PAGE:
Why gender stereotypes have no place in the barrooms of the nation
Above is exactly the type of headline that would vex most people employed in the drinks industry in a big North American city. Aja Sax, a 33-year-old industry vet, who started working the Toronto bar circuit when she was 18, is one of them. Sax, like myself and a number of other Canadian women I know, mostly consume so-called “guy drinks.” We appreciate the bitter brightness of an old fashioned, the cool malt of Guinness and the deep cinnamon notes of a Balvenie Doublewood.
In a recent Washington Post piece, writer Jim Webster describes his penchant for “frilly, froufrou and girly” cocktails: “The world thinks we make a weird pair. And at first, I admit, I was a little shaken when it seemed that whenever I ordered a cocktail, it was invariably pink and prissy and had some kind of flower on top. It didn’t necessarily fit my profile,” he writes. “The world thinks that I should be drinking something of my own kind. Something of a dark spirit, sort of plain and unassuming. Something strong and sturdy in a wide glass.”
Webster’s rattling off some culturally conceived gender stereotypes here, ones that have pervaded the alcoholic-beverage industry for a long time. They section drinks into men’s versus women’s by attaching inherent values and characteristics to one’s choice in libations. It’s the reason why I have to utter an, “I like it,” as I gulp a full pint of Guinness, as if to convince those around me that I really do.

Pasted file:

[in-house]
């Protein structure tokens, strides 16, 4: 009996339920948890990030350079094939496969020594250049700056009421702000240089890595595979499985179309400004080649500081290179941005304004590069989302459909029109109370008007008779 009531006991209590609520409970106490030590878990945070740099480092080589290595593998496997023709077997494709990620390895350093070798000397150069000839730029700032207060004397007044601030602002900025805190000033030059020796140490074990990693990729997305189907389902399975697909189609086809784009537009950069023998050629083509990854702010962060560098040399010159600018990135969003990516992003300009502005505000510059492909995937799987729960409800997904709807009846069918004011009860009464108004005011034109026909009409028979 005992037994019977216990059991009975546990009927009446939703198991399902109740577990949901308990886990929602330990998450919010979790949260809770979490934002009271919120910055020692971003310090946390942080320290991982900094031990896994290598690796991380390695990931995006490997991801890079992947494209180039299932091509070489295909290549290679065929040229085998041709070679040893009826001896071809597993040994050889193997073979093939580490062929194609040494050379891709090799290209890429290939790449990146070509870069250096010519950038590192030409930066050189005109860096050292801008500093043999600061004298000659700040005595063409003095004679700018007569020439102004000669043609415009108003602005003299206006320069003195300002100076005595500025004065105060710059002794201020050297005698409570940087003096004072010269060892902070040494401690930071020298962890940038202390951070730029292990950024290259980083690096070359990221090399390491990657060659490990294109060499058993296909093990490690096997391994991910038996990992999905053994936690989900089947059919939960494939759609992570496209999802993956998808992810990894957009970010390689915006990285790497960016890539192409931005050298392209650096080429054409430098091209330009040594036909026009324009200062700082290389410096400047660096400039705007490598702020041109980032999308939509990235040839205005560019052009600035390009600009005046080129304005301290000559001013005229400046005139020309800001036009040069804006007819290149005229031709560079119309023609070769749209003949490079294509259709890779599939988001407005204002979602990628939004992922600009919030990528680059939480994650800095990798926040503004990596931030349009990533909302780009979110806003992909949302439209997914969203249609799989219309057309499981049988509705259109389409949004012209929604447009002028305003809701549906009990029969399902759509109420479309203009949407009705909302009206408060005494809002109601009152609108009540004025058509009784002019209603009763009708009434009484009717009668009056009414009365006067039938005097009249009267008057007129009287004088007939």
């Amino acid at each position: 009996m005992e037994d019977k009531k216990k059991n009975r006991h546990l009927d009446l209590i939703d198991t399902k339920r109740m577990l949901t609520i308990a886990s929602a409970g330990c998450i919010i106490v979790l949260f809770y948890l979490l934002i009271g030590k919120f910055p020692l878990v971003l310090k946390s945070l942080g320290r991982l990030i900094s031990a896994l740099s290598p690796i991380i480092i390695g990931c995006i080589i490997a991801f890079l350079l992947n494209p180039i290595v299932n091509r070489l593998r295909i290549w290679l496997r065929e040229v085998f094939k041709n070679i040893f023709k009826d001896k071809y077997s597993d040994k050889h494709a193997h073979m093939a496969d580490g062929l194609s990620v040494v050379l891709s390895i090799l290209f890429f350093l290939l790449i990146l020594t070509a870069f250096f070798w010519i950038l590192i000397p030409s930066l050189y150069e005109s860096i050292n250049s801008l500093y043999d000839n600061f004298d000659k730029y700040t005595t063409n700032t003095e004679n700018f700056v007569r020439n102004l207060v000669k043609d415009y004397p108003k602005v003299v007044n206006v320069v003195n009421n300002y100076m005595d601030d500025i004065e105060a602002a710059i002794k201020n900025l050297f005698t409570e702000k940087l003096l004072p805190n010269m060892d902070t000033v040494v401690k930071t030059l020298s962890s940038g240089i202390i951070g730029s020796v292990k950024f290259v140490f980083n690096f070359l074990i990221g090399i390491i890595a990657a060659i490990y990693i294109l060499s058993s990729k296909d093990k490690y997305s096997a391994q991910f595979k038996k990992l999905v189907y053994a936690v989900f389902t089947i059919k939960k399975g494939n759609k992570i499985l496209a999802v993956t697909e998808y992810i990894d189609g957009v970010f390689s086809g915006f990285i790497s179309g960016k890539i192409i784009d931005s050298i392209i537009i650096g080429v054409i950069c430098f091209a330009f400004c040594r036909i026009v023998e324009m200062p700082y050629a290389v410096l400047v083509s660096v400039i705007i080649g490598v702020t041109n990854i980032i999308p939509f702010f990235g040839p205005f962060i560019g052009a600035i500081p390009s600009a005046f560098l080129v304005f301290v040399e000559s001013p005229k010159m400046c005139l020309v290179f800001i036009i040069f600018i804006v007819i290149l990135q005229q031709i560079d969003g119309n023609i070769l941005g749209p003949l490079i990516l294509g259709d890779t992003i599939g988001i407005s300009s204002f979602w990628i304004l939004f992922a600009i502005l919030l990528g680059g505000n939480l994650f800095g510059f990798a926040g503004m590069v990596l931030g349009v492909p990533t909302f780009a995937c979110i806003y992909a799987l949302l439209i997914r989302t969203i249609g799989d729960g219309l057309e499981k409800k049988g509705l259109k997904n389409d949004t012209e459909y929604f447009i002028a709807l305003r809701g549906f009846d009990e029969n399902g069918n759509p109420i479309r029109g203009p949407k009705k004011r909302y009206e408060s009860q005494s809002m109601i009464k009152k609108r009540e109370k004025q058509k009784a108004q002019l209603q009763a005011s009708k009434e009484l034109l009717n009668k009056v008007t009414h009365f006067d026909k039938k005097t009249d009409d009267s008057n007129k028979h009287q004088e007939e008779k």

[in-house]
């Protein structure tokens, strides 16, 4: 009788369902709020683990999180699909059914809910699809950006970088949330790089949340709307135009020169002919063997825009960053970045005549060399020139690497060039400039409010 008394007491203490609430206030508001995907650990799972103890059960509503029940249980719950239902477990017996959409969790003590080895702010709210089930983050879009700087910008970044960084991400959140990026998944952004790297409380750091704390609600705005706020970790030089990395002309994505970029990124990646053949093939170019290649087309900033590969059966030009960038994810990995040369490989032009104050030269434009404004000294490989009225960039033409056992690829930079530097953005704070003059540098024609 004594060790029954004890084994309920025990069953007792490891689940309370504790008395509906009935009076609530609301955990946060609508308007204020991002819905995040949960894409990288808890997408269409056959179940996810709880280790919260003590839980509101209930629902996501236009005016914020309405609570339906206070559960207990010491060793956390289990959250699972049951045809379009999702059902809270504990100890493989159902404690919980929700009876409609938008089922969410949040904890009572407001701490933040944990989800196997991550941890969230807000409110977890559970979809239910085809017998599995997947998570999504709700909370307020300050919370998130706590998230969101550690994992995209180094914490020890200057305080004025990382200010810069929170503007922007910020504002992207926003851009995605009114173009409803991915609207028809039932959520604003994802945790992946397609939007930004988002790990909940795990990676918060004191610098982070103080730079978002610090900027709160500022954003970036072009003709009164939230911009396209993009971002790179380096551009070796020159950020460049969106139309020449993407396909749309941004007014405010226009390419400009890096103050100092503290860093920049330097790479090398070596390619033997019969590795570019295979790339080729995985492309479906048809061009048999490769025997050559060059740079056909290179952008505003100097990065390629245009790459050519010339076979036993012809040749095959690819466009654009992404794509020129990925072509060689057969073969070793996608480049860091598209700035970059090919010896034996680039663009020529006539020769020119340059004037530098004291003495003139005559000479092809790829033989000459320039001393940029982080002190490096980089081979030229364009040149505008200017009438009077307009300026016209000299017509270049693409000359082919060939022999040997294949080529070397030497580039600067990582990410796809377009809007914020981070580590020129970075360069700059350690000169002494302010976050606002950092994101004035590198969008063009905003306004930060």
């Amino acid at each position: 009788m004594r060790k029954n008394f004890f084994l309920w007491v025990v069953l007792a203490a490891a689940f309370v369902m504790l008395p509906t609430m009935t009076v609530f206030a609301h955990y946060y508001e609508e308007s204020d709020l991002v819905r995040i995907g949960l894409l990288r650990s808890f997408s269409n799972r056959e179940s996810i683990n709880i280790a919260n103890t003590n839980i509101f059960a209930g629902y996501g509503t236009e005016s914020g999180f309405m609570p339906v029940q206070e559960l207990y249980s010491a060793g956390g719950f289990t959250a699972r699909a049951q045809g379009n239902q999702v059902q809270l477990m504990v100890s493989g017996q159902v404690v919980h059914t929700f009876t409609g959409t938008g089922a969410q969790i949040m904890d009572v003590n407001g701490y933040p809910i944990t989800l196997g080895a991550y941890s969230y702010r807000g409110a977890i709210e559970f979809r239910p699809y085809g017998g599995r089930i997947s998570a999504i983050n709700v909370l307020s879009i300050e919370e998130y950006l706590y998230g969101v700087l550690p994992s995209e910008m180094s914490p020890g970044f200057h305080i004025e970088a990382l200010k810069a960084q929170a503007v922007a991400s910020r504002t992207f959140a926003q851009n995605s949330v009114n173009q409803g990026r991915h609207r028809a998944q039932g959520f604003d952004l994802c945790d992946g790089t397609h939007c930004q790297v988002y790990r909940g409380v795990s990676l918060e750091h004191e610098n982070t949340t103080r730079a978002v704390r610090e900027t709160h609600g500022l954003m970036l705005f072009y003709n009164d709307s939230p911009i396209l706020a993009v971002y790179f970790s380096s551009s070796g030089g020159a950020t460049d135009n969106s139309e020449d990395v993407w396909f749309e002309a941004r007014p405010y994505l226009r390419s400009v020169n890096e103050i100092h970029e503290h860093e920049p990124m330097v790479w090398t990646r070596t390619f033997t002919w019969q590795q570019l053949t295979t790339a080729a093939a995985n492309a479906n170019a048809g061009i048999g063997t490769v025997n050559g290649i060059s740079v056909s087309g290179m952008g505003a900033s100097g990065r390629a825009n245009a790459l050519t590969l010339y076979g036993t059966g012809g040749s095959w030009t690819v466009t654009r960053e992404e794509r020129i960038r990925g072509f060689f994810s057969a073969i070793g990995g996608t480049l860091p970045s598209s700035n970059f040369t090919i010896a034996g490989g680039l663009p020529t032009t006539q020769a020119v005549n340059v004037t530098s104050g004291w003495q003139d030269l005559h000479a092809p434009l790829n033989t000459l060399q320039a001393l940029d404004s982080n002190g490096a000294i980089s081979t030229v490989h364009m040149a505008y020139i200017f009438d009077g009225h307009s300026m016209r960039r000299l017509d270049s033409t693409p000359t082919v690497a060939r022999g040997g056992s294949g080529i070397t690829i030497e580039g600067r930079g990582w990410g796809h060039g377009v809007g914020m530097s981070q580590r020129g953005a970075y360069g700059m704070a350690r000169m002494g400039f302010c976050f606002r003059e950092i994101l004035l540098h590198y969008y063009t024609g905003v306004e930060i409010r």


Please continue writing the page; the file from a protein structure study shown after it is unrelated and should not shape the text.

On a recent night out, Sax and a girlfriend did a round of whisky shots with the bartender: “Some guy was like, ‘You’re really puttin’ hair on your chest’,” she tells me. But after the initial astonishment fades, Sax then gets an, “ ‘Oh, wow,’ because it’s sexy for a woman to drink hard liquor but it’s not perceived as sexy for a man to drink a mojito,” she says.
There’s no better pop-culture reference, which exhibits perceived gender norms surrounding alcoholic bevvies, than the hit TV series Mad Men. Josh Lindley, bar manager at Toronto’s Harbord Room and until recently the Canadian brand ambassador for Hendrick’s gin, says that as cocktail culture became a “thing” over the last decade, the Mad Men mentality stuck: “You had a bunch of women drinking wine and men drinking rye, and the women who developed into the more important characters on the show were the ones that ended up drinking with the men,” he says. “Women who drink whisky are perceived as tough, when in reality, whisky just tastes good; it doesn’t really matter who is drinking it.”
Google “women who drink whisky” and you’re likely to stumble on a viral article from Elite Daily (a Gen-Y listicle website) on “10 Reasons Why You Should Always Go for the Girl Who Drinks Whisky.” Their rationale? She can hold her liquor, she isn’t afraid to stick up for herself, she’s a little bit badass. Practicality tells us that any human being (male, female, trans) who drinks whisky may exhibit some, none or all of the above-mentioned behaviours, but it’s this particular type of media-induced, personal character-to-drink association, that limits progressive thinking.